Mathematics’ Wenjing Liao Wins NSF CAREER Award

Liao will use funding to develop easier ways of solving complex datasets, establish undergraduate programs linking machine learning research with data science education

February 13, 2022

Wenjing Liao, an assistant professor in the School of Mathematics who researches high dimensional data analysis and machine learning, has won a National Science Foundation (NSF) Faculty Early Career Development Program (CAREER) Award.

The CAREER Award provides funding for five years and is one of the most significant grants that a scientist can receive early in their profession. The program “offers the National Science Foundation's most prestigious awards in support of early career faculty who have the potential to serve as academic role models in research and education and to lead advances in the mission of their department or organization. Activities pursued by early career faculty ... build a firm foundation for a lifetime of leadership in integrating education and research.”

“I am very grateful to the NSF for its support,” Liao says. “This CAREER Award will not only support my team’s efforts in the area of computational math and data analysis, but it will also support the training of the future data analysis workforce by involving graduate and undergraduate students.”

Liao’s project for the grant is “Exploiting Low-Dimensional Structures in Data Science: Manifold Learning, Partial Differential Equation Identification, and Neural Networks.” Liao says many real-world datasets are high dimensional (more features than observations) but exhibit low dimensional structures (a small number of important features). 

“Low dimensional structure is the opposite of high dimensional. For example, a high resolution image may have millions of pixels, but images of similar objects in a dataset may contain very few important features to represent an object, Liao says.

Reducing dimensionality can narrow down datasets to workable numbers by removing redundancies and inessential features. “The success of many modern methods suggests that exploiting low-dimensional structures in data often leads to outperforming results.” 

For the educational aspect of the CAREER proposal, Liao would like to help build an undergraduate “Bridge” program for math and data science students to assist with the transition from Georgia Tech to careers in academia and industry.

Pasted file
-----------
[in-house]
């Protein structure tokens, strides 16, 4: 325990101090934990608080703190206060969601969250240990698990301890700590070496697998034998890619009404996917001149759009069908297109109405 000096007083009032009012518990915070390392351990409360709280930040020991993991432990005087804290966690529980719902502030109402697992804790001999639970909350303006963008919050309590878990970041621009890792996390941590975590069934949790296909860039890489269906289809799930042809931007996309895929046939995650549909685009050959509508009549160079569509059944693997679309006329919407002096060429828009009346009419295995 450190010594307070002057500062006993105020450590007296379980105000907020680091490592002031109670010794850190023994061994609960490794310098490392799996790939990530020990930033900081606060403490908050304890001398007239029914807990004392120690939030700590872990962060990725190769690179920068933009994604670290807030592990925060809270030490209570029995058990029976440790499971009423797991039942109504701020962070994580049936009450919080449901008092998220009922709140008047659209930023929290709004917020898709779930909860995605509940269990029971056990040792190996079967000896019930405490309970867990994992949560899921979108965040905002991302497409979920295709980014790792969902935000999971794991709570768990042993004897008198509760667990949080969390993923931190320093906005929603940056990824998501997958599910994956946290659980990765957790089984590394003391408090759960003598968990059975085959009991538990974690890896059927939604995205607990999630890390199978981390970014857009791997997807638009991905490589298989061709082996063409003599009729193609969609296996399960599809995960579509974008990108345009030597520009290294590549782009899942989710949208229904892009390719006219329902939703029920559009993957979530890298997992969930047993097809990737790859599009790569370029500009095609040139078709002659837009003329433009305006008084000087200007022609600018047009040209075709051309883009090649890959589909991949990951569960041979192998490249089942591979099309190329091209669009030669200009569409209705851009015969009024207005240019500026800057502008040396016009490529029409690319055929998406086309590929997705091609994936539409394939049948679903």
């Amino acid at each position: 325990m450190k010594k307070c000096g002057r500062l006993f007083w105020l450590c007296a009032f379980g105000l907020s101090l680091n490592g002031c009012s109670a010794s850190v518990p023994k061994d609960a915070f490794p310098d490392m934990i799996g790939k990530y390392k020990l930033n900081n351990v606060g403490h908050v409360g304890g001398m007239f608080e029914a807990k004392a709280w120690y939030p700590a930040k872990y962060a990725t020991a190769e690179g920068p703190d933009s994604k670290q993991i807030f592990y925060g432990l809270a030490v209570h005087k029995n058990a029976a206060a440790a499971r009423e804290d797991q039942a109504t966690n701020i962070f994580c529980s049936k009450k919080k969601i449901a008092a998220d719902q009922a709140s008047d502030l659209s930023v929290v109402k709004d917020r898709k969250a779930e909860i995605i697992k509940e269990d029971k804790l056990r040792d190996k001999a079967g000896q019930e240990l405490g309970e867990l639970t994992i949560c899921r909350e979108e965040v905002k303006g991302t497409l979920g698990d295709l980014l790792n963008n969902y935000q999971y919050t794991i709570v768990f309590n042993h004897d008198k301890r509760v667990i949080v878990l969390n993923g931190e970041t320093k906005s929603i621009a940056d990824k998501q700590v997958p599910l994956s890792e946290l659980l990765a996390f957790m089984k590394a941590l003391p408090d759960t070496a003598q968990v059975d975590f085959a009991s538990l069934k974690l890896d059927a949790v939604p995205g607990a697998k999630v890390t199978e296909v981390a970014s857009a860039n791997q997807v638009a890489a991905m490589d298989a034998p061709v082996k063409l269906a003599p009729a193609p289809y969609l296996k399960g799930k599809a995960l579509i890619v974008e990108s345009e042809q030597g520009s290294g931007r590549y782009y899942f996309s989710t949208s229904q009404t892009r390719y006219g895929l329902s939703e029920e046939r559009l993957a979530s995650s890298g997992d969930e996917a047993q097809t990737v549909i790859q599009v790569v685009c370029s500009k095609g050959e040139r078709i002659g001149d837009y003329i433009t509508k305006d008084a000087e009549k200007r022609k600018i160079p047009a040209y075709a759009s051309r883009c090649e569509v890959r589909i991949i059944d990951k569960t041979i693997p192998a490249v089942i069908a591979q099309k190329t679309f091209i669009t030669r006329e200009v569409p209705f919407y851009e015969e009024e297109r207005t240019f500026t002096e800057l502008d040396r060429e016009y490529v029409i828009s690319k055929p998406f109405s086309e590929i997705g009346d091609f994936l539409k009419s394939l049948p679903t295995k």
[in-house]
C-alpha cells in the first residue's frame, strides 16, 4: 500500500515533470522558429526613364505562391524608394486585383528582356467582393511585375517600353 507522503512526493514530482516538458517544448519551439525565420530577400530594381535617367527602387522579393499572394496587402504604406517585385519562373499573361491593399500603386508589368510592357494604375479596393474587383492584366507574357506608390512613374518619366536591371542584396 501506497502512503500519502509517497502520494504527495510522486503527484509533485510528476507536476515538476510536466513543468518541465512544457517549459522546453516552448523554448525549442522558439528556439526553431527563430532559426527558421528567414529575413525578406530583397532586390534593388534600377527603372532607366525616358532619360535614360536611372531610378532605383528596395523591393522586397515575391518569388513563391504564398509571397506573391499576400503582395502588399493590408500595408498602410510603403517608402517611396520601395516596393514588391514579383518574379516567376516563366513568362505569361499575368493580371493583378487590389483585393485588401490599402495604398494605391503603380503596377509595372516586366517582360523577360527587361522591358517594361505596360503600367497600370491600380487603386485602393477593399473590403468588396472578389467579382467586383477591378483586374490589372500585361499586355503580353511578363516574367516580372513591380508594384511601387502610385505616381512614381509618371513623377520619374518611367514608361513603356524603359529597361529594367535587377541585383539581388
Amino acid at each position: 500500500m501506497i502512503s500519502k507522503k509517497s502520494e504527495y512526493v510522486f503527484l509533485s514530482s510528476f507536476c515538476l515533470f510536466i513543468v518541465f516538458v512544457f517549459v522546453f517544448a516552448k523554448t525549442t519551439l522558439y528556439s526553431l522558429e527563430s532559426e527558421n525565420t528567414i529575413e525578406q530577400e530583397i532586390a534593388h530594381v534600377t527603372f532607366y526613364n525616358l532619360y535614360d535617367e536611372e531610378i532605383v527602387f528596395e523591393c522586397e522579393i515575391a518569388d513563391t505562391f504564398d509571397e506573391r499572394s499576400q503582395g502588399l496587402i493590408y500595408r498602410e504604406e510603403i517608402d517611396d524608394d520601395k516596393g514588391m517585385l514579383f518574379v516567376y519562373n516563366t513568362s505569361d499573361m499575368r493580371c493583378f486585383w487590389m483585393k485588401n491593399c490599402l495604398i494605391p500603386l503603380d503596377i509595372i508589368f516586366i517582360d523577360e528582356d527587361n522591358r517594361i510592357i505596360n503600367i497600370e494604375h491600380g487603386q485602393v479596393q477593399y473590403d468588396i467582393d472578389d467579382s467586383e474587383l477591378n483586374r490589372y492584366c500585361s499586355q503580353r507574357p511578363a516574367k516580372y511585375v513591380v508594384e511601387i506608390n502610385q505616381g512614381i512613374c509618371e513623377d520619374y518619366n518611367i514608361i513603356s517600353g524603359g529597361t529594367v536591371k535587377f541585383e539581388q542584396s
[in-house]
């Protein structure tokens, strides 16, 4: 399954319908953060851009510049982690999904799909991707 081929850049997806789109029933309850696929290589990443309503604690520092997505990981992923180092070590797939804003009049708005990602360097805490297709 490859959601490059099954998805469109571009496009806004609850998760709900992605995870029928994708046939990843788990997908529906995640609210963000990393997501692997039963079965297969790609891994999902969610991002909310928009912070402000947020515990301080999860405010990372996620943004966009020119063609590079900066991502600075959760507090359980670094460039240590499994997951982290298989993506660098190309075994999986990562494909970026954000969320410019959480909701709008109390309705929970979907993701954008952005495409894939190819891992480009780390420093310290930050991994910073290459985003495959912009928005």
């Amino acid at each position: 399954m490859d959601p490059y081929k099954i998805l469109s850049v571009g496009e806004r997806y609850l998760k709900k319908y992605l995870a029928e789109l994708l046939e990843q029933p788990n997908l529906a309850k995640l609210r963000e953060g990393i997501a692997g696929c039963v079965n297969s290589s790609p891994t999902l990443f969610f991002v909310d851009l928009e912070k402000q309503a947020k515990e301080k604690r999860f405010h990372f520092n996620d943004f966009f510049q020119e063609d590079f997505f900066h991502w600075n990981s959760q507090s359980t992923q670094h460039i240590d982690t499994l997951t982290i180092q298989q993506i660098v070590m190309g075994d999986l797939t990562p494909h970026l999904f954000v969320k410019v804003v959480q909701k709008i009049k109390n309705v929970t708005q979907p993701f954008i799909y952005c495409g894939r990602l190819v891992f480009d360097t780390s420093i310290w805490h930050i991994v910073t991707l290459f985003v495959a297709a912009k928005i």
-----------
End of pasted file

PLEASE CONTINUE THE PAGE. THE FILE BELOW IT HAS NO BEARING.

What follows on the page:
Liao also proposes to recruit math undergraduates from diverse backgrounds in the greater Atlanta area, and design special math and data science research projects for students in the NSF’s REU (Research Experiences for Undergraduates) program.

Liao has been active in the REU Program in the School of Mathematics, mentoring undergraduates and leading them in undergraduate research projects, having worked with nearly a dozen REU students in several projects including The Double Descent Phenomenon in Machine Learning, and Using Neural Networks to Classify PDEs (partial differential equations). She has also developed a new data science course for undergraduate students in the College of Sciences. In the future, Liao also plans to organize a young researchers workshop on mathematical foundations of machine learning. 

Liao won a 2020 NSF award in deep neural networks for structured data as a principal investigator, representing the third NSF award and fourth award overall she has won since becoming an assistant professor at Georgia Tech in 2017. 

“Professor Liao is an expert in analyzing data presented to us in high dimensions, but actually being closely identified with surfaces of much smaller dimension. This is a surprising, and essential, aspect of modern data analysis,” says Michael Lacey, professor and interim chair of the School of Mathematics. “We are very pleased that this award recognizes both professor Liao's worldwide expertise in this subject, but also her great successes in training people in modern data analysis. The grant gives her recognition, and support for her further research.”

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Writer: Renay San Miguel
Communications Officer II/Science Writer
College of Sciences

Editor: Jess Hunt-Ralston
Director of Communications
College of Sciences